As we further explore through the course, I learn about different varieties of English, lots and lots Englishes, that’s very interesting because now I can look at my own life and I can see that I’ve encountered different varieties of English in everyday life and what it means to me is that whole thing of how to interact using English and it’s probably not even just ‘English’, but Englishes (Phil)
However, what needs to be highlighted is that the way the lecturers raised their awareness of world Englishes was believed by these students to have largely prompted them to critically re-examine their previous attitudes and to develop ones that would be important for communication in today’s globalised world.
The recurring emphasis on reflections on/observations of their (or other speakers of English) experiences using English were reported by Cheolsoo and Tomoko to have encouraged them to re-examine their initial views of their own use of English. Not only had both Cheolsoo and Tomoko become aware of the influence of their own cultures and multilingual repertoires on their use of English, but they had become more confident in explaining and justifying why they used English the way they did.
Before I learnt EIL, I was not one of the pros for the EIL concept the first time, I thought my English is not something that reflects my worldview…but the more I study, the more I realise that, growing up in Korea and Australia, I have confronted a lot of cultural issues and that would be reflected in my English…So, for example in greetings stuff, I would actually prefer to use ‘Have you had a dinner?’ rather than ‘How are you going?’ That's important because in Korea we have been through Korean war and Korean ancestors were poor and they rarely had nice meal, so Koreans usually do greetings [in this way]. So, it's about caring about someone, one already had dinner or what they did…You know, different from Australians’ use of ‘How are you going?’ or ‘G’day mate’ , which I don’t feel the ‘connection’ (Cheolsoo)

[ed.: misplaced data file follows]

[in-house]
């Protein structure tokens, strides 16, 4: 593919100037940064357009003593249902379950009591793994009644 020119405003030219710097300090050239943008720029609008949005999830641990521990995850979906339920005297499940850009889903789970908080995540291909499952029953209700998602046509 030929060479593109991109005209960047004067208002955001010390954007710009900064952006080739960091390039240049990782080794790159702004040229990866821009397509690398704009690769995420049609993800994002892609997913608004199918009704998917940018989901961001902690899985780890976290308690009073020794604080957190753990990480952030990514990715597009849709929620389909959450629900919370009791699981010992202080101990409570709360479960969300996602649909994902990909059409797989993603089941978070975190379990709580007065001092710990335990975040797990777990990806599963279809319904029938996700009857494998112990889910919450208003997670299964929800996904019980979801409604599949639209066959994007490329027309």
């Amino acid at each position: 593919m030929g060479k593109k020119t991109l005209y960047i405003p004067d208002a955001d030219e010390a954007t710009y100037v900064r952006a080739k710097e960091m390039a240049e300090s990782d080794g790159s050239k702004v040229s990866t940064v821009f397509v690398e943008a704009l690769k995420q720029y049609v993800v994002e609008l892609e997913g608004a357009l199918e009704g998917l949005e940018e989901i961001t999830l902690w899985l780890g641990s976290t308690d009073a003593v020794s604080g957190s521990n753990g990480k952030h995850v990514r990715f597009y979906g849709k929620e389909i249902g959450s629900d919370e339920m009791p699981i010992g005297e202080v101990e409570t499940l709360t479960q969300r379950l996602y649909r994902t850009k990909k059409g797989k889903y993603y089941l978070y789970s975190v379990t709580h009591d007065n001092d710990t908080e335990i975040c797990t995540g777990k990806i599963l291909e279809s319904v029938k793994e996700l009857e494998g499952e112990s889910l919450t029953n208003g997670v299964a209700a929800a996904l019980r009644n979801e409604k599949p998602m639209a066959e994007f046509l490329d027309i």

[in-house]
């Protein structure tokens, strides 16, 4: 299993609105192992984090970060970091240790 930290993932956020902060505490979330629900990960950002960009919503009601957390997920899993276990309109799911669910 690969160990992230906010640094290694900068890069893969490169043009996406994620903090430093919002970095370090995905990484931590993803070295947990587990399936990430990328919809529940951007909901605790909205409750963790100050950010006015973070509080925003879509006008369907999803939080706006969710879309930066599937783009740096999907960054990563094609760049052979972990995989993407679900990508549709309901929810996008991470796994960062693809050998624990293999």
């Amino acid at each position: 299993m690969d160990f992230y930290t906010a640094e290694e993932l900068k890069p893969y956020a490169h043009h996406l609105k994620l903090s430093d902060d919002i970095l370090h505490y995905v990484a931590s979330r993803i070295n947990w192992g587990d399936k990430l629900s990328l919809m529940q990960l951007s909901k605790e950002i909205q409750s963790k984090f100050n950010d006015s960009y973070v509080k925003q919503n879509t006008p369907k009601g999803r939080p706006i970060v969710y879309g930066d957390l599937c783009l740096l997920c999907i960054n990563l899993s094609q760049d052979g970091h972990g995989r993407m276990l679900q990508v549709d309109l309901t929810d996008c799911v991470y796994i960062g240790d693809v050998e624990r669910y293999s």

Actually knowing about this helped me feel a lot better and helped me accept myself better. I have learnt to appreciate the language like the accent I have and the culture I bring in with myself. I had to come to understand why I speak the way I do. Because I have multilingual background with myself, when I speak English I will have a lot of my cultural expressions brought in to English conversation. For example, even though I sometimes use ambiguous expressions in putting forward my arguments in writing essay, it doesn't mean I don't think critically. (Tomoko)
This practice of “sharing and talking about [students’] own experiences of using language” was reported to have also allowed participants to learn to understand and appreciate differences (Ogilvy), to gain knowledge about people from other cultures (Tomoko & Phil), to learn to become open-minded and understanding (Tomoko & Phil), and to critically revisit one’s initial deficit views of others (Phil):